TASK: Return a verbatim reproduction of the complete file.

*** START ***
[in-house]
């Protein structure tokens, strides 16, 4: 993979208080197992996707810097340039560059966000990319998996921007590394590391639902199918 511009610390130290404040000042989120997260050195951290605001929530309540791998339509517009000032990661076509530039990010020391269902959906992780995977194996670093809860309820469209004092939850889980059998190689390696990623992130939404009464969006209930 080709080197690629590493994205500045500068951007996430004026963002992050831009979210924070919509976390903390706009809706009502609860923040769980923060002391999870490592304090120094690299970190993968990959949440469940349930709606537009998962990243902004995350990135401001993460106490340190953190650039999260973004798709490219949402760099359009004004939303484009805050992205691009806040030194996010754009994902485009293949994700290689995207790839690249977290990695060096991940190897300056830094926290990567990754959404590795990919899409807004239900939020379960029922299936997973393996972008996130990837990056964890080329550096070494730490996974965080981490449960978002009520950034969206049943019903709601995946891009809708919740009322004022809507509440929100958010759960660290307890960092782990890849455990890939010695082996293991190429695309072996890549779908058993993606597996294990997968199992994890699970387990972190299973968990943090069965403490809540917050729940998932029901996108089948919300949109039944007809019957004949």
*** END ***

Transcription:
[in-house]
């Protein structure tokens, strides 16, 4: 993979208080197992996707810097340039560059966000990319998996921007590394590391639902199918 511009610390130290404040000042989120997260050195951290605001929530309540791998339509517009000032990661076509530039990010020391269902959906992780995977194996670093809860309820469209004092939850889980059998190689390696990623992130939404009464969006209930 080709080197690629590493994205500045500068951007996430004026963002992050831009979210924070919509976390903390706009809706009502609860923040769980923060002391999870490592304090120094690299970190993968990959949440469940349930709606537009998962990243902004995350990135401001993460106490340190953190650039999260973004798709490219949402760099359009004004939303484009805050992205691009806040030194996010754009994902485009293949994700290689995207790839690249977290990695060096991940190897300056830094926290990567990754959404590795990919899409807004239900939020379960029922299936997973393996972008996130990837990056964890080329550096070494730490996974965080981490449960978002009520950034969206049943019903709601995946891009809708919740009322004022809507509440929100958010759960660290307890960092782990890849455990890939010695082996293991190429695309072996890549779908058993993606597996294990997968199992994890699970387990972190299973968990943090069965403490809540917050729940998932029901996108089948919300949109039944007809019957004949």